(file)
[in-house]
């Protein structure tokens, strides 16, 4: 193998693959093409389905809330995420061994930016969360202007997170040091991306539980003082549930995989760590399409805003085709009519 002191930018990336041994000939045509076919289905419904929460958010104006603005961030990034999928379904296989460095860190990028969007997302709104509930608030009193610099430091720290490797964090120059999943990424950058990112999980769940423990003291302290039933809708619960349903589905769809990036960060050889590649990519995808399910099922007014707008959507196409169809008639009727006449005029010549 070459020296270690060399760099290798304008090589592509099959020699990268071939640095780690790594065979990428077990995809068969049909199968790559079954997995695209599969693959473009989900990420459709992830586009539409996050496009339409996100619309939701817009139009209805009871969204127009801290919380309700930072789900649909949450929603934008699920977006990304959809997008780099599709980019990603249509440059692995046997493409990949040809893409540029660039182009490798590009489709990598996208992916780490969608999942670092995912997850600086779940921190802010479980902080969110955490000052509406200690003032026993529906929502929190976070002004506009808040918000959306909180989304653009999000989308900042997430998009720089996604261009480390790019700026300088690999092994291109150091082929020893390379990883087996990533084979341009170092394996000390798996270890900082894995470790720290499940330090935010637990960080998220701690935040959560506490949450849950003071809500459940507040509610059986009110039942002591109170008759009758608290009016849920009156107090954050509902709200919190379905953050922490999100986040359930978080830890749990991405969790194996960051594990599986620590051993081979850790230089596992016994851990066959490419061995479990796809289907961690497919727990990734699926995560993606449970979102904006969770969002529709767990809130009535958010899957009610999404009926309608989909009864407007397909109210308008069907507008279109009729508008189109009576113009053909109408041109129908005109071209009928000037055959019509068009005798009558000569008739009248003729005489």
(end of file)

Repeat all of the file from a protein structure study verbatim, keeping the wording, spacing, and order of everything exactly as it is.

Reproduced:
[in-house]
């Protein structure tokens, strides 16, 4: 193998693959093409389905809330995420061994930016969360202007997170040091991306539980003082549930995989760590399409805003085709009519 002191930018990336041994000939045509076919289905419904929460958010104006603005961030990034999928379904296989460095860190990028969007997302709104509930608030009193610099430091720290490797964090120059999943990424950058990112999980769940423990003291302290039933809708619960349903589905769809990036960060050889590649990519995808399910099922007014707008959507196409169809008639009727006449005029010549 070459020296270690060399760099290798304008090589592509099959020699990268071939640095780690790594065979990428077990995809068969049909199968790559079954997995695209599969693959473009989900990420459709992830586009539409996050496009339409996100619309939701817009139009209805009871969204127009801290919380309700930072789900649909949450929603934008699920977006990304959809997008780099599709980019990603249509440059692995046997493409990949040809893409540029660039182009490798590009489709990598996208992916780490969608999942670092995912997850600086779940921190802010479980902080969110955490000052509406200690003032026993529906929502929190976070002004506009808040918000959306909180989304653009999000989308900042997430998009720089996604261009480390790019700026300088690999092994291109150091082929020893390379990883087996990533084979341009170092394996000390798996270890900082894995470790720290499940330090935010637990960080998220701690935040959560506490949450849950003071809500459940507040509610059986009110039942002591109170008759009758608290009016849920009156107090954050509902709200919190379905953050922490999100986040359930978080830890749990991405969790194996960051594990599986620590051993081979850790230089596992016994851990066959490419061995479990796809289907961690497919727990990734699926995560993606449970979102904006969770969002529709767990809130009535958010899957009610999404009926309608989909009864407007397909109210308008069907507008279109009729508008189109009576113009053909109408041109129908005109071209009928000037055959019509068009005798009558000569008739009248003729005489």